U.S. Department of Agriculture

U.S. Department of Agriculture

U.S. Department of Agriculture

As one of the most visited public gardens in the United States, the National Arboretum plays a vital role in connecting people with the importance and value of plants to healthy, sustainable, and livable communities. At 451 acres, the National Arboretum is an urban oasis that is positioned to play a leading role in providing access and information to communities that are growing ever disconnected to the value of plants. At our core is the need to conserve and preserve plant diversity to ensure resilient landscapes and natural systems. To do this, we must mobilize the diversity of our neighbors and visitors to meet the challenges facing American landscapes and agriculture in the 21st century. The National Arboretum is a dynamic institution, supporting the needs of ARS, the Department of Agriculture as well as sister agencies and departments, collaborating with national and international partners including foreign embassies, and hosting a diversity of events and programs to meet the needs of our stakeholders and visiting public. To do all this and more, we seek individuals with a passion for communicating and celebrating the diversity of American landscapes and the roles plants play in sustaining communities  
Washington, Washington DC, United States Washington, Washington DC, United States

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The United States National Arboretum is a collections-based research facility and public garden administered through the United States Department of Agriculture (USDA), Agricultural Research Service (ARS), whose mission is to enhance the economic, environmental, and aesthetic value of ornamental and landscape plants through long-term, multi-disciplinary research, conservation of genetic resources, and interpretive gardens and exhibits.

Located in NE Washington, DC, the National Arboretum is one of the largest green spaces in the Nation’s Capital, welcoming over 600,000 visitors a year from around the country and the world who come to explore, experience, and connect with our gardens, collections, and exhibits. Home to the National Bonsai & Penjing Museum, the National Arboretum houses one of the largest and most extensive public collections of bonsai, penjing, and viewing stones in the world.

Although those activities are welcome benefits derived from visiting the grounds, the U.S. National Arboretum is an active place of discovery. Scientists conduct individual and collaborative research at the U.S. National Arboretum and its greenhouses, laboratories, and regional facilities. Educators create programs and interpretative aids to help visitors—in person and remotely—to experience the excitement of learning about plants in nature and cultivated landscapes. In addition, the public gardens collect, preserve, and display valuable germplasm to assist in future research; serve as a testing ground for exploring plant cultural and edaphic requirements and production challenges; evaluate new and improved cultivars of economically, environmentally, and aesthetically valuable plants; and provide the public with the opportunity to see the results of current and past research accomplishments.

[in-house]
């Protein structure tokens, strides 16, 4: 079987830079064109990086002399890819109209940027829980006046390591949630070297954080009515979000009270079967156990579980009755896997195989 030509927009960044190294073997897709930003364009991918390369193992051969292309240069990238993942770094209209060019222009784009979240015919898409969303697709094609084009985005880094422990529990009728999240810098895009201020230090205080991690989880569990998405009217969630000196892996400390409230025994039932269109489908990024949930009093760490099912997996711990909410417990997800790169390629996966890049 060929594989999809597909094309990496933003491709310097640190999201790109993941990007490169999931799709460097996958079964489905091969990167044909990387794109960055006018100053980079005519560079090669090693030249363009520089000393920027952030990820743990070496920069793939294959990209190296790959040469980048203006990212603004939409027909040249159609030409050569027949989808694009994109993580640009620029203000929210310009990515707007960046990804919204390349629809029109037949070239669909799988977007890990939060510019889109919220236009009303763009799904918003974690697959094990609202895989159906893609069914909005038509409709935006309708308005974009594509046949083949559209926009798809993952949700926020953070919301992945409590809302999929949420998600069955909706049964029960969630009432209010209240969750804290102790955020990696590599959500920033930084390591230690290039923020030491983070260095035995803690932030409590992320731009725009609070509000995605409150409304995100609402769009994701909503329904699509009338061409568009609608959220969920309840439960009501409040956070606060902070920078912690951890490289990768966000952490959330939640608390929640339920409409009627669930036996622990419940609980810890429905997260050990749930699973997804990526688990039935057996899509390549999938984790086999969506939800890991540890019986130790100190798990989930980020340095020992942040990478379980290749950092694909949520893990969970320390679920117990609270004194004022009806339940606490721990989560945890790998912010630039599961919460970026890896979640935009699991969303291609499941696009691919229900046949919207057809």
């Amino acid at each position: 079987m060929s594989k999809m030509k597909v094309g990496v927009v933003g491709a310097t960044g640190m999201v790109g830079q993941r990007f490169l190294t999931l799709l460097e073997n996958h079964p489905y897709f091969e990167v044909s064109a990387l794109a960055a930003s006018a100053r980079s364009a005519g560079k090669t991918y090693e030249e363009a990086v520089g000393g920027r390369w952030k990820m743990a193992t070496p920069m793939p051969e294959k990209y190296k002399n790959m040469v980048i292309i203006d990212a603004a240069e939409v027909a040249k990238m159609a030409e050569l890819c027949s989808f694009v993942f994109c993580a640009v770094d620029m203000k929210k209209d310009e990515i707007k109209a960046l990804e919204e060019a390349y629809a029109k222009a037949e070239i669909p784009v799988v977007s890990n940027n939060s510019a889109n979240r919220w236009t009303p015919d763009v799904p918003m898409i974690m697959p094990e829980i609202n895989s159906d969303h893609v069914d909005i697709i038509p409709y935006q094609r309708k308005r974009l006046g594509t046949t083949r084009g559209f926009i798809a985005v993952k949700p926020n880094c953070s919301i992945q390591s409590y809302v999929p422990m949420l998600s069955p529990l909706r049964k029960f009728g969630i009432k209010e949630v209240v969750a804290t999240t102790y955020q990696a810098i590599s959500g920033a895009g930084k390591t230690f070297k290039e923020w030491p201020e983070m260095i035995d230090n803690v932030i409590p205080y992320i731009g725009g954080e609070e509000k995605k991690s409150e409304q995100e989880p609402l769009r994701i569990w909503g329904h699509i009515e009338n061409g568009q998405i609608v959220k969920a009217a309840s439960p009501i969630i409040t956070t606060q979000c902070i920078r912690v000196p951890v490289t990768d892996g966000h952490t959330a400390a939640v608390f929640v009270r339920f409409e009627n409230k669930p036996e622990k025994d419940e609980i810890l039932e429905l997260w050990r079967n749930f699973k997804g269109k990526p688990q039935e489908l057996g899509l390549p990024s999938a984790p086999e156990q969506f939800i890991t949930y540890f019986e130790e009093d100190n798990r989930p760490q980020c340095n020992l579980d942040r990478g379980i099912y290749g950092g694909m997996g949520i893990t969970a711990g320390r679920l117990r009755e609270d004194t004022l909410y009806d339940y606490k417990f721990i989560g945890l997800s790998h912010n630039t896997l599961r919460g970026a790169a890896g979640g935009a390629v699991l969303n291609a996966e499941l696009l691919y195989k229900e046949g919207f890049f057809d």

The United States National Arboretum was officially created by an Act of Congress on March 4, 1927 when the Secretary of Agriculture was authorized to purchase land in NE Washington, DC identified in 1917 as the new home for its gardens and collections that were relocated form the National Mall. Founded “for the purposes of research and education concerning tree and plant life”, the National Arboretum continues the legacy of the Department of Agriculture’s vision begun in 1867 when the first secretary called for the creation of a grand American arboretum. During the first decade, the arboretum property was acquired piece meal during the Great Depression, while hosting one of the few African American Civilian Conservation Camps. During World War II the arboretum played host to the Army for the air defense of the Nation’s capital. It was not until the 1950’s and 1960’s that the National Arboretum as we know it today was created. It was at this time the administration of the National Arboretum was consolidated under the Agricultural Research Service, a $1.2 billion dollar agency that serves as the research and science arm of the Department of Agriculture. The National Arboretum’s core campus is in Washington, DC, however there are research laboratories in Maryland and Tennessee that support ornamental nursery and floricultural crops, turf, and landscape industries. The National Bonsai & Penjing Museum was founded by a gift of 53 trees form the people of Japan to the United States in honor of our bicentennial in 1976. Since then, the museum has grown to several hundred specimens and is consistently voted as one of the top museums off the Mall in Washington, DC. In 2027 we will be celebrating our own centennial and are positioning for continued success in our second century.

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